Some poses can help you fart
Having too much gas can be a problem and could be both embarrassing and uncomfortable.
According to the National Institute of Diabetes and Digestive and Kidney Diseases, gas enters your gastrointestinal tract when you swallow air, and bacteria in your large intestine break down undigested carbs. The following foods are the most likely to induce gas:
- certain fruits, like apples, peaches, and pears;
- vegetables, especially broccoli, cauliflower, collard greens, and kale;
- dairy products, like milk, ice cream, and yogurt;
- whole grains, such as whole wheat;
- drinks that contain high-fructose corn syrup;
- candy, gum, or other products that contain sweeteners like sorbitol, mannitol, xylitol, erythritol, and maltitol.
Burping, and bloating, are also some of the other symptoms that may occur.
It’s important to point out that it’s normal to have some gas just like everybody poops.
However, gas is a problem when it disrupts your everyday life, you can’t control it or hold it in, and it hurts. Dr. Meisner advises examining your diet and eliminating things that are known to induce gas.
If that doesn’t make you feel better, it’s time to see a doctor. According to Dr. Kwapisz, they can perform a variety of tests to look for Celiac disease, small intestine bacterial overgrowth (SIBO), and food intolerance, among other things.
However, in addition, you can try some movements that can help you feel better once gas develops.
“In general, there have been studies that have shown that physical activity helps with intestinal gas clearance, especially in patients with bloating”, says Lukasz Kwapisz, an assistant professor of medicine, gastroenterology at Baylor College of Medicine.
Gas flows faster through your body as you move and then exits. Once you’ve developed gas, there are a few things you can do to relieve it, for example, experts recommend these poses according to this article:
“Walking makes gas pass”, says Ellen Stein, a gastroenterologist and associate professor at Rutgers Robert Wood Johnson Medical School. “It’s because of the motion and legs moving around that helps move the gas from higher up in the digestive tract into the rectum, where it can be released”.
Walking also “stimulates gastrointestinal motility”, says Randy Meisner, a gastroenterologist at Spectrum Health. It activates the muscles in your gut, which may also help with the expulsion of gas.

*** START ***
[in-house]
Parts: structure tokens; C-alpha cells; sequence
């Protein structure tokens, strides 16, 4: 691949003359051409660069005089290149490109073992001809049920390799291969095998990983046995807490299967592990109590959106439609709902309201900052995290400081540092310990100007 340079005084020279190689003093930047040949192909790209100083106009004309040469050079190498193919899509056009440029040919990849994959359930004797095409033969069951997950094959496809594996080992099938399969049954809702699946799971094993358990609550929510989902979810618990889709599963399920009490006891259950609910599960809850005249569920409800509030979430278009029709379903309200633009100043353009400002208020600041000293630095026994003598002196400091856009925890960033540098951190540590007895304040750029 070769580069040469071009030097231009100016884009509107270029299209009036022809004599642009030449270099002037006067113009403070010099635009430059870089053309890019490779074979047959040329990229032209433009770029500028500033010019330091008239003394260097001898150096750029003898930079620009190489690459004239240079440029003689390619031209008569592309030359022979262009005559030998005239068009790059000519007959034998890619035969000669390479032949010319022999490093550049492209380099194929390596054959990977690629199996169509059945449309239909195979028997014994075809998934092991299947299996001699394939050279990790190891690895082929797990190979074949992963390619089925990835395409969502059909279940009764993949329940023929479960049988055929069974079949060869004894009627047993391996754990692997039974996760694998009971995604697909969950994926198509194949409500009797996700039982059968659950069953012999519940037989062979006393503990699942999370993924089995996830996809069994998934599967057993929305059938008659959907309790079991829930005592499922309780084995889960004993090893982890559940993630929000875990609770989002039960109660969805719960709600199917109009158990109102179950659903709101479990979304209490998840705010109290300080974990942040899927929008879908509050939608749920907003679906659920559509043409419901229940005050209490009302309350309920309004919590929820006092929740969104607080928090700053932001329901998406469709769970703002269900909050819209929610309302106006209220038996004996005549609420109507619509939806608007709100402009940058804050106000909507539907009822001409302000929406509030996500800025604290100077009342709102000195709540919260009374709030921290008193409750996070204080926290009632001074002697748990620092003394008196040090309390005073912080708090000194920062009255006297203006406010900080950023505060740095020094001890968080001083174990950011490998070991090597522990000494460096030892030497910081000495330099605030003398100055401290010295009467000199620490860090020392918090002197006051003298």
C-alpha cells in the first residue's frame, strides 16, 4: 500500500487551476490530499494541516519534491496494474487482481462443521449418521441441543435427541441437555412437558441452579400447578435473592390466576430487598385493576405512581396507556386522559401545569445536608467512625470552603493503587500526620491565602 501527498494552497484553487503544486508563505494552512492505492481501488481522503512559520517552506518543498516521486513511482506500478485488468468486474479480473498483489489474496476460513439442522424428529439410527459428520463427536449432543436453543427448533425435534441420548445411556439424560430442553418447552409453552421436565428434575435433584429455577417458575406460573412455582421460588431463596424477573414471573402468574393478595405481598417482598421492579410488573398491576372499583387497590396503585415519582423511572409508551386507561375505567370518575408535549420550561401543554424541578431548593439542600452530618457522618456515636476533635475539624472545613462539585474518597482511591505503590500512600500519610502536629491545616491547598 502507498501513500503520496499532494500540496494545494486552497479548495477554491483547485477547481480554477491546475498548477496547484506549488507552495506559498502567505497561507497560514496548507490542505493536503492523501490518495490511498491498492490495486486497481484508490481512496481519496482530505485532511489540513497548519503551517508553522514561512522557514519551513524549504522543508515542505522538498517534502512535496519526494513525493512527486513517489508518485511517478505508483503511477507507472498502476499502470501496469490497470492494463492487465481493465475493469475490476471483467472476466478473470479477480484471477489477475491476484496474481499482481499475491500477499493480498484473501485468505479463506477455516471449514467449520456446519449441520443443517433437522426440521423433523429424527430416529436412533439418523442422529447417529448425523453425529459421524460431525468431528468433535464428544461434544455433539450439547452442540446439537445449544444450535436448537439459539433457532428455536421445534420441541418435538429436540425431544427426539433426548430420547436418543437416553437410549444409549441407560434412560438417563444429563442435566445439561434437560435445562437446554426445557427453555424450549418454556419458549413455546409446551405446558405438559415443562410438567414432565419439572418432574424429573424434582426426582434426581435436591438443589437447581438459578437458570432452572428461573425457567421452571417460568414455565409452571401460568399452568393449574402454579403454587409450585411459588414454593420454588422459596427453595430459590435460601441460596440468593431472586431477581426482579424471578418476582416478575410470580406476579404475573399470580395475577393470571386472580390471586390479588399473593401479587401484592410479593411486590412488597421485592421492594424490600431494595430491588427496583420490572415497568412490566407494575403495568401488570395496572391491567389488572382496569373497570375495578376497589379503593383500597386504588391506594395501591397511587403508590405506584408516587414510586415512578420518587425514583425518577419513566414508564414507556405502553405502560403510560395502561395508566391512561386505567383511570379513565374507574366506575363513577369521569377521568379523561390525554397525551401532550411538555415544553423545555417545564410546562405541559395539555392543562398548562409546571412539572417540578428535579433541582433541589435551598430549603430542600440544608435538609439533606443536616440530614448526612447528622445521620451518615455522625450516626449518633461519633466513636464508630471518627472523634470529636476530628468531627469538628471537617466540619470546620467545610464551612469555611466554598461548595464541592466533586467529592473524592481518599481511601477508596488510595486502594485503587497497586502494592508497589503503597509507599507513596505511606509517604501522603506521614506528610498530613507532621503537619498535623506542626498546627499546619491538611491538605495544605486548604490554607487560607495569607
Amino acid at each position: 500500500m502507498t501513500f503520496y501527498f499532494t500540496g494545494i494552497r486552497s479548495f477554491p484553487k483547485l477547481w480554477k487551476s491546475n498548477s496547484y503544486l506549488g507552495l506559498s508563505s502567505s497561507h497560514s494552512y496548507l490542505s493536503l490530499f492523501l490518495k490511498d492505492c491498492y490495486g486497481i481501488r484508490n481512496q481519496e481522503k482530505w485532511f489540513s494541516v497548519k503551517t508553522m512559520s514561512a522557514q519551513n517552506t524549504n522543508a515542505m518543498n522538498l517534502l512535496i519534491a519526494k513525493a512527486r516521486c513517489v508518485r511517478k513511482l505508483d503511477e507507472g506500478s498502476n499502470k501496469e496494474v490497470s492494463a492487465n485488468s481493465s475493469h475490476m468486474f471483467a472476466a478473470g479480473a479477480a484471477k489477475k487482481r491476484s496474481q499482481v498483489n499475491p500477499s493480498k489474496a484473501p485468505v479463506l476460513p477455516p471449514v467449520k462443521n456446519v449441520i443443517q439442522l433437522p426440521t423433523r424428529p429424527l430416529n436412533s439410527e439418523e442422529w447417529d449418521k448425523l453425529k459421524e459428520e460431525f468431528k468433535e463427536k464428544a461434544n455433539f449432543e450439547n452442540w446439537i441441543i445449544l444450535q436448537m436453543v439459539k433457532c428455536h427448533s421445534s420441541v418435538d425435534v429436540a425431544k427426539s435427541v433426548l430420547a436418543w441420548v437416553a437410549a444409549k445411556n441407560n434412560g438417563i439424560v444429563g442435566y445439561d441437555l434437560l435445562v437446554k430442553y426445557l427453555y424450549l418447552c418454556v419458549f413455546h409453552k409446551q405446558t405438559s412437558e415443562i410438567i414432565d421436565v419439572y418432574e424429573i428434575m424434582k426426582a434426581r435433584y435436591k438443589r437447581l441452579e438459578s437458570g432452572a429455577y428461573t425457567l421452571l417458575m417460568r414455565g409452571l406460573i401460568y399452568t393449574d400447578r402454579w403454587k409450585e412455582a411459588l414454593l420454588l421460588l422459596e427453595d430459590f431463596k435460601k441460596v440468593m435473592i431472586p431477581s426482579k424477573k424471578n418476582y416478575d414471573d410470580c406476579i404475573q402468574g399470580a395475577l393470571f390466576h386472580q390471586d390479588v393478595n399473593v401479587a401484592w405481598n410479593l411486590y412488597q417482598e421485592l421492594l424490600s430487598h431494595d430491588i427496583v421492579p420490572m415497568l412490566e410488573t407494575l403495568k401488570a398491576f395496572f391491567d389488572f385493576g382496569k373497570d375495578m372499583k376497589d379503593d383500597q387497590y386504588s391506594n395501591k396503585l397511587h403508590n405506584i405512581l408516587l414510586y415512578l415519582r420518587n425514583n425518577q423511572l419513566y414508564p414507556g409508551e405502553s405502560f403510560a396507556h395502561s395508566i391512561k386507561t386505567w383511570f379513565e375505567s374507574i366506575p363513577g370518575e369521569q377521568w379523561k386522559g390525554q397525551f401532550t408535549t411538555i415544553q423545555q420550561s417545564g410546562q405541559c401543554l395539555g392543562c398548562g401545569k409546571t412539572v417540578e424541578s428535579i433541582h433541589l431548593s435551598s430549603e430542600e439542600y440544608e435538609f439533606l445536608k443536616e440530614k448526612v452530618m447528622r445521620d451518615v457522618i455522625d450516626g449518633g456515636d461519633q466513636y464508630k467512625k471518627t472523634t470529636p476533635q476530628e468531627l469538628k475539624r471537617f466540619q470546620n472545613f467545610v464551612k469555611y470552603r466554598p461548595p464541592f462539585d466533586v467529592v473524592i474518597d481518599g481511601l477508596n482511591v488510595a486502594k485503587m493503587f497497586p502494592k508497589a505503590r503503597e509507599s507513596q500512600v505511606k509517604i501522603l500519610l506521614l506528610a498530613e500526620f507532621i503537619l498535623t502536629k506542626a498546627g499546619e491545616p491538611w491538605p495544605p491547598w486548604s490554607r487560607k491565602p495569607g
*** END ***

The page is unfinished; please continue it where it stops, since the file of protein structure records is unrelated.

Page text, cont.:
Laying on your side
Laying on your side is a simple exercise that you may do at home. According to Dr. Kwapisz, “We have about 15 feet of our small intestine and 3 feet of our large intestine packaged into our abdomen”, he says. “That’s a lot of turns and twists to package all of that inside of us”. As a result, poop and gas can get caught around some of the bends, he claims.
“Laying on your side helps with getting gravity on your side and changing the way our intestines are positioned within your abdominal cavity”, Dr. Kwapisz says. He suggests laying on your side for 15 minutes and moving your knees to your chest up and down a few times before flipping to the other side and repeating the process.
This is about the motion of moving your knees toward your chest, Dr. Meisner says. “That helps with expulsion”, he explains. This movement encourages you to poop in the way you’re intended to and can also help push gas out. “It’s relaxing your colon to its more natural positioning”, he says.
Try 15 squats at a reasonable speed and see how far you can go.
Child’s pose is a yoga stance in which you kneel on the floor with your toes together and your knees hip-width apart, bending forward so that your torso is between your knees and your arms are outstretched in front of you, in case you’re not familiar with it.
“This helps relax the pelvic floor, a network of muscles that holds everything in”, Dr. Stein says. When you fart, your pelvic floor is engaged, and relaxing can assist you to get things out. Assume a position and hold it for around 30 seconds. Then give it another shot.
The pigeon position is a yoga stance in which you sit on the ground and bend your right leg toward your left hand. Stretch your left leg straight behind you, lowering your hips to the floor while maintaining a square hip position. Lean forward and bend your torso over your right leg if you can. Then switch sides and repeat the process on the other side.
“This also helps relax your pelvic floor”, Dr. Stein says. Finally, it aids the escape of gas from your body. To test whether it helps, try holding this pose for 30 seconds to a minute.